Baharat vs. Za'atar

pictured: za'atar spice blend

Also among Middle Eastern blends is za'atar, a mixture with a very different base than baharat. It consists of a mix of herbs (basil, thyme, oregano, or hyssop), toasted sesame seeds, sumac, and salt. As in many Middle Eastern blends, other spices like cumin and coriander can be added.

Za'atar is an ancient blend that existed during Ancient Egypt. Since there is so much diversity in recipes, it is hard to have one definition of its flavor profile. However, it is known to be nutty and tangy with some herbal flavors. Za'atar can be used in dipping sauces or as a spread on flatbreads.


Baharat vs. Advieh

pictured: advieh spice blend

Advieh is a Persian blend that simply translates to 'spices,' and it is used predominantly in Iranian cuisine. Common ingredients include turmeric, cinnamon, cardamom, cloves, rose petals or rose buds, cumin, and ginger. This mix imbues a floral and fruity fragrance to recipes like lamb meatballs and Persian rice.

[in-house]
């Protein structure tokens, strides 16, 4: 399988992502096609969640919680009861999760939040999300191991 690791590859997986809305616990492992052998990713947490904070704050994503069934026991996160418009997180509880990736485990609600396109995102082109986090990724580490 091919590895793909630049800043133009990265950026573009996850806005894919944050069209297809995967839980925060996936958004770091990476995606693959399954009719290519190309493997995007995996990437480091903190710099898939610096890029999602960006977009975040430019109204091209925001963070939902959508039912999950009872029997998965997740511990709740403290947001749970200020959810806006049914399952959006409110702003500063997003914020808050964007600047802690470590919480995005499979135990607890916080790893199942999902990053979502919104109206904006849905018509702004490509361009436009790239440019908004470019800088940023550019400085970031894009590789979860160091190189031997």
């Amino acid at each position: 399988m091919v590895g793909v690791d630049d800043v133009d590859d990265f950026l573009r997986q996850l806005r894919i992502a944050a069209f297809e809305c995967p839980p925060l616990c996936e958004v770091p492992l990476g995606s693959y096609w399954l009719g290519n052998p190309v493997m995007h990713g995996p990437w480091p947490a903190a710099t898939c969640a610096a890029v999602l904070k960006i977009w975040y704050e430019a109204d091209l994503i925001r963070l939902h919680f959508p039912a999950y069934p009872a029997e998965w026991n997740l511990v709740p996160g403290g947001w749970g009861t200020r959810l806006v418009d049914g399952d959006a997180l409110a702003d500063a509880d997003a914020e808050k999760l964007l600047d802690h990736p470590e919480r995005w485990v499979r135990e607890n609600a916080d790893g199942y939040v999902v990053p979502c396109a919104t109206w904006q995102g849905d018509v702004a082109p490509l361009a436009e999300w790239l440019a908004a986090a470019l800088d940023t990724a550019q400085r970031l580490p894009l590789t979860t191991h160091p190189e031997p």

Now that you are aware of what makes each blend distinct - make sure to plan to try all of them this year.

How to make your own Baharat spice


With a well-stocked spice cabinet, you can develop your own Baharat recipe. A good base to start from is:

  •  4 parts black pepper
  • 3 parts ground coriander seed
  • 3 parts cinnamon
  • 3 parts ground cloves
  • 4 parts ground cumin
  • 1 part cardamom pods
  • 3 parts nutmeg
  • 6 parts paprika

If your cabinet has whole spice seeds rather than powders, grind seeds before blending the mixture.


On the internet, you will find many variations on this typical recipe.

  • Allrecipes adds star anise to the blend and different portions for the basic ingredients. 
  • and stick to the eight basics, but each with different proportions of the ingredients. 

The ratio in Rumi Baharat Seasoning?  That’s our secret - but our ingredients consist of: Black Pepper, Rumi Spice Black Cumin, Cassia, Nutmeg, Paprika, Coriander, Cardamom, Clove.

Our flavorful Baharat mirrors traditional flavors and adds a sweet and savory touch to any dish. The warm spice profile of our Baharat means it can go from chicken kabobs to desserts like Texas sheet cake.